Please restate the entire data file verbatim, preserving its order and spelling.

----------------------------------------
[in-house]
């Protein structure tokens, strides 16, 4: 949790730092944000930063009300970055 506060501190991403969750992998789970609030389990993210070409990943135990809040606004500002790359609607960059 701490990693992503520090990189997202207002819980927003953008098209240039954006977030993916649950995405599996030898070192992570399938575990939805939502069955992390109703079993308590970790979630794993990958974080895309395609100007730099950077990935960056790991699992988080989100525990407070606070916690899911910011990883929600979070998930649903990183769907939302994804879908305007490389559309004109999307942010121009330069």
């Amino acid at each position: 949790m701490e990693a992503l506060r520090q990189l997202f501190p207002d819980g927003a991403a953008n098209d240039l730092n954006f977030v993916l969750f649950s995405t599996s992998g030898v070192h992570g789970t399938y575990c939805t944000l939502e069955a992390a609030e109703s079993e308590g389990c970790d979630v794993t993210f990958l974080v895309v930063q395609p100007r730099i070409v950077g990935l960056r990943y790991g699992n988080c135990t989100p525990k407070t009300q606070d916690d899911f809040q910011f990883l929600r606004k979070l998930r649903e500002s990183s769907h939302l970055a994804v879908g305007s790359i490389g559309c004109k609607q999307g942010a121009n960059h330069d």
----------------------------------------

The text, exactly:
[in-house]
């Protein structure tokens, strides 16, 4: 949790730092944000930063009300970055 506060501190991403969750992998789970609030389990993210070409990943135990809040606004500002790359609607960059 701490990693992503520090990189997202207002819980927003953008098209240039954006977030993916649950995405599996030898070192992570399938575990939805939502069955992390109703079993308590970790979630794993990958974080895309395609100007730099950077990935960056790991699992988080989100525990407070606070916690899911910011990883929600979070998930649903990183769907939302994804879908305007490389559309004109999307942010121009330069």
């Amino acid at each position: 949790m701490e990693a992503l506060r520090q990189l997202f501190p207002d819980g927003a991403a953008n098209d240039l730092n954006f977030v993916l969750f649950s995405t599996s992998g030898v070192h992570g789970t399938y575990c939805t944000l939502e069955a992390a609030e109703s079993e308590g389990c970790d979630v794993t993210f990958l974080v895309v930063q395609p100007r730099i070409v950077g990935l960056r990943y790991g699992n988080c135990t989100p525990k407070t009300q606070d916690d899911f809040q910011f990883l929600r606004k979070l998930r649903e500002s990183s769907h939302l970055a994804v879908g305007s790359i490389g559309c004109k609607q999307g942010a121009n960059h330069d």